Nepal will adopt its first full democratic charter on Sunday, a historic step for a nation that has seen war, a palace massacre and devastating earthquakes since a campaign to create a modern state began more than 65 years ago.
President Ram Baran Yadav will formally promulgate the constitution intended to unite the country but it has already exacerbated divisions in some places with 40 people killed in protests against it in recent weeks.
Nepal’s powerful neighbors, India and China, are keen to see stability and to limit each other’s influence in the poor Himalayan country sandwiched between them.
“The constitution that will be promulgated is the outcome of many years of struggle by the Nepali people,” Prateek Pradhan, media adviser to the prime minister, told Reuters.
“It addresses the aspirations and demands of all sections of Nepali society in an inclusive and representative manner. Prime Minister Sushil Koirala is extremely happy to have reached this moment.”
The earthquakes that killed more than 9,000 people this year galvanized politicians, who had squabbled for seven years to finish the charter.
It creates seven states in a secular, federal system, but is opposed by some groups who wanted to re-establish Nepal as a Hindu nation, and others who feel it is unfavourable to people in the plains, near India.
Demonstrations in the lowlands in recent weeks were met with a tough response from Kathmandu, which ordered in the army after protesters attacked and killed police. More than 40 protesters and police died.
The unrest troubles India, which has called for dialogue.
China welcomed the new constitution saying that as a “friendly neighbour” it hoped for increased stability and growth.
The government says an imperfect document is better than nothing, and the constitution can be amended to reflect the aspirations of dissenting groups.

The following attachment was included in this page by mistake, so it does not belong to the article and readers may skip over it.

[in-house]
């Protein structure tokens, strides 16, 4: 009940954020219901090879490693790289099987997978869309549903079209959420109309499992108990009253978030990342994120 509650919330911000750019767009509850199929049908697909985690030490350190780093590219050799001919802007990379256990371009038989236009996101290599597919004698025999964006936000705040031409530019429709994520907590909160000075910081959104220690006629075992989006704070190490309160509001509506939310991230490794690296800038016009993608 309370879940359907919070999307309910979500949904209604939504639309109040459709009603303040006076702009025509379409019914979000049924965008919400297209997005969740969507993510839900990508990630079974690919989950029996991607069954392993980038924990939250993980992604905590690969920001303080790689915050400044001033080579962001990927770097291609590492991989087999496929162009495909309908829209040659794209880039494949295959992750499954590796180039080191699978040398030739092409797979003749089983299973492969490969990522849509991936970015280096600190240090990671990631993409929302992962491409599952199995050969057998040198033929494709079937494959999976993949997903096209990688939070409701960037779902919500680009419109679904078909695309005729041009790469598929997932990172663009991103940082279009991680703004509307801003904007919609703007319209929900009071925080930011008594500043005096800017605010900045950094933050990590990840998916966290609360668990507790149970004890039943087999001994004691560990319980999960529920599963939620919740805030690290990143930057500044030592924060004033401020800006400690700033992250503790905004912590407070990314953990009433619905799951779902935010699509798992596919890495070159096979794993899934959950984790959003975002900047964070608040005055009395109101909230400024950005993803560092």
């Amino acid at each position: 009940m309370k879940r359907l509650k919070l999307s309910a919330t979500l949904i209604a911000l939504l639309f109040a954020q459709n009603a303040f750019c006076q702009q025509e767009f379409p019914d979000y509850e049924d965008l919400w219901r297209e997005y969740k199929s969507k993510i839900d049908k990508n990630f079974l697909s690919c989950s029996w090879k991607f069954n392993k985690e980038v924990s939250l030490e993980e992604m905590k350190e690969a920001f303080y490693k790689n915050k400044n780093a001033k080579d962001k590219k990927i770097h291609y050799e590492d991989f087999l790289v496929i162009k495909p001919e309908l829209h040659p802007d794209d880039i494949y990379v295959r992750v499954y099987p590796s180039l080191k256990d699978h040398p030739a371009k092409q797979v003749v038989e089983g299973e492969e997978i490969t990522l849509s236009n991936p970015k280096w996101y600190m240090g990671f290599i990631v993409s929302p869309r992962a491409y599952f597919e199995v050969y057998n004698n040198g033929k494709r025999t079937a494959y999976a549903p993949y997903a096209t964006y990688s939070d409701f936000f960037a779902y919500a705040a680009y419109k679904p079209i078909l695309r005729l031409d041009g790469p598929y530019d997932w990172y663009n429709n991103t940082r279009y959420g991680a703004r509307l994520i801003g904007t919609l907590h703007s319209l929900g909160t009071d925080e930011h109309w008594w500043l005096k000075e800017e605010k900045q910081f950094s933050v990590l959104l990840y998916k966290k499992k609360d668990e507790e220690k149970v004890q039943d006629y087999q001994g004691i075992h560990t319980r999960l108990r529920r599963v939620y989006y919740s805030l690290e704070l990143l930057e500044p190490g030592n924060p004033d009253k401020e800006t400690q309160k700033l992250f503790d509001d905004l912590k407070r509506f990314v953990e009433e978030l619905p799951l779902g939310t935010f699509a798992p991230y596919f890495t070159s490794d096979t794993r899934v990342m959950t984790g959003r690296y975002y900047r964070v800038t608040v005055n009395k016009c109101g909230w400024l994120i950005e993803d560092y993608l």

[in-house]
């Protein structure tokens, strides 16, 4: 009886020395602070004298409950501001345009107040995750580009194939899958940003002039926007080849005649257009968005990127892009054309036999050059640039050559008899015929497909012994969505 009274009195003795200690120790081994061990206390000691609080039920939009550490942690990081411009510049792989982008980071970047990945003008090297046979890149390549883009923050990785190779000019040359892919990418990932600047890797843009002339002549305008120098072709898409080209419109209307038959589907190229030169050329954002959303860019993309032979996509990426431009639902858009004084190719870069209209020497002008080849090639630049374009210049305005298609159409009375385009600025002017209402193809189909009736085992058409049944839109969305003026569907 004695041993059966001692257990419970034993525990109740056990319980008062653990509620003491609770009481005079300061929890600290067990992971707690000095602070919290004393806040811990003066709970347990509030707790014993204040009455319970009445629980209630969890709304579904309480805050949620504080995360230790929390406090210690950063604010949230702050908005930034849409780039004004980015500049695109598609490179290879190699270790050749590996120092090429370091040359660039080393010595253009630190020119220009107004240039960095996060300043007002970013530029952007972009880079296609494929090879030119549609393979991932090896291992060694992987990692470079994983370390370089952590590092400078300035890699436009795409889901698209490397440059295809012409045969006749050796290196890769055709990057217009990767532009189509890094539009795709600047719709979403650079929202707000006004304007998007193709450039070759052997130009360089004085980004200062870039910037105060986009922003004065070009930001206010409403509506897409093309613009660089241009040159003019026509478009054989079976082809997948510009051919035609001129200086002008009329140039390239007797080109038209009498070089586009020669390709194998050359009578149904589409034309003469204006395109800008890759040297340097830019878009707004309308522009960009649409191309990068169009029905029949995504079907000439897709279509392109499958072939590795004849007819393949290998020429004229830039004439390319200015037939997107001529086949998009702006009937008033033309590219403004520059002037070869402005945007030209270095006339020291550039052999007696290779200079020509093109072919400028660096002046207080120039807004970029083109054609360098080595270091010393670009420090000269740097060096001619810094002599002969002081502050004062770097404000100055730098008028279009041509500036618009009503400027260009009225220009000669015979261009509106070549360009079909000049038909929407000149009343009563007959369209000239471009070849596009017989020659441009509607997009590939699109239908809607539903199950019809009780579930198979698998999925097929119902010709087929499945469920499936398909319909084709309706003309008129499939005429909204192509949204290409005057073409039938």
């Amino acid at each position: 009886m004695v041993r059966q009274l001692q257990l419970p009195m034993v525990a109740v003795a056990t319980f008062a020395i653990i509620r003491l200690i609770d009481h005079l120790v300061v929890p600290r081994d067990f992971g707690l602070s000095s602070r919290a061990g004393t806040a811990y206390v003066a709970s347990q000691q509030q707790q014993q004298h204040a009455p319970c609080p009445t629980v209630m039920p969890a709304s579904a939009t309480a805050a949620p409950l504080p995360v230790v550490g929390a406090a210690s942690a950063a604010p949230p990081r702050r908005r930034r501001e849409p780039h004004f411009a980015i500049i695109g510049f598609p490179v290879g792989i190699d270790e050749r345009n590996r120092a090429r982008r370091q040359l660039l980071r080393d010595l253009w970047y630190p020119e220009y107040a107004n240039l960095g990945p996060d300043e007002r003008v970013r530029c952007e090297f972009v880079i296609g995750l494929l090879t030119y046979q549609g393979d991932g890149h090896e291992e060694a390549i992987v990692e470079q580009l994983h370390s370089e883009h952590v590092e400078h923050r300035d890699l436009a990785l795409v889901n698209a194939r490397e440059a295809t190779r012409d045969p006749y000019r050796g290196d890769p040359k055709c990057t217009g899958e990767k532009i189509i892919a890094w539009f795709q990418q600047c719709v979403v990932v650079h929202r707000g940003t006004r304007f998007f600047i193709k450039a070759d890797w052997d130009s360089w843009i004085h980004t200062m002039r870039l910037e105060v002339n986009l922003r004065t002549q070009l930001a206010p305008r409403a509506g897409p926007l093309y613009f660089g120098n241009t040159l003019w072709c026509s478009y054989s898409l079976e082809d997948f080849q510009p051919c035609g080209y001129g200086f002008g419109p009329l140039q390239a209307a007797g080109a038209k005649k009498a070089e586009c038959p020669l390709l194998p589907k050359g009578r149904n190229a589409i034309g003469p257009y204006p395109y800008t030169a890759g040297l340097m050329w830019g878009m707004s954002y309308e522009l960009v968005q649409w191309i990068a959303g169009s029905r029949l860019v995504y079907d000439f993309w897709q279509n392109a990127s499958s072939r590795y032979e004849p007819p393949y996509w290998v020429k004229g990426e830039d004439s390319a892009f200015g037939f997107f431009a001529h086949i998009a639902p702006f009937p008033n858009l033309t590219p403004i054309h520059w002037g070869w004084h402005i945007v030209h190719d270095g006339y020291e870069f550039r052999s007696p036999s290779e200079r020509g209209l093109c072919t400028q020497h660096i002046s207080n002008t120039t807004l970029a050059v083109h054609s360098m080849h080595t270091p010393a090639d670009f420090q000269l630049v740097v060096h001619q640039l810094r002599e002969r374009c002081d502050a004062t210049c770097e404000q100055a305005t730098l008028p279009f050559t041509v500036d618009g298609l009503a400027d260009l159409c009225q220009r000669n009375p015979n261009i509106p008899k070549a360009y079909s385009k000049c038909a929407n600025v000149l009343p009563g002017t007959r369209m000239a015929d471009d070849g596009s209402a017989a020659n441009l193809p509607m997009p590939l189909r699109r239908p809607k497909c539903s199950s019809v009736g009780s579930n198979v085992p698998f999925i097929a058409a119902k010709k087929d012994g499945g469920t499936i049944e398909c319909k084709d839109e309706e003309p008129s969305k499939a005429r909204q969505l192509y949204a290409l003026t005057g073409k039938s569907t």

Hoteliers asked to be sensitive against GBV
KATHMANDU- Stakeholders have called upon the hoteliers to remain more sensitive in order to reduce the gender-based violence (GBV) taking place in hotel sector.
During an interaction programme in Tarakeshwor Municipality in the capital city on Saturday, the speakers said that the hoteliers are expected to become more aware since more cases of rapes and violence against women take place in the hotels.
A large number of hoteliers attended the interaction programme organized as a part of the 16-day campaign against GBV.
On the occasion, lawmaker of Kathmandu Constituency No. 7 Ram Bir Manandhar said that partnership among all was needed to end GBV and argued that social networking sites were responsible for the increased cases of GBV in the recent times.
Likewise, Mayor of Tarakeshwor Municipality Rameshwor Bohora pointed out the need for cooperation with the police administration as well as massive public awareness programmes to end such ill practices rampant in the hotel business.
Also speaking at the programme, Deputy Superintendent of Police (DSP) of Balaju Metropolitan Police Circle Chiranjivi Koirala urged the hoteliers to keep the details of every new entrant in the hotels since hotels are used for the purpose of women’s trafficking.Follow @gorkhapost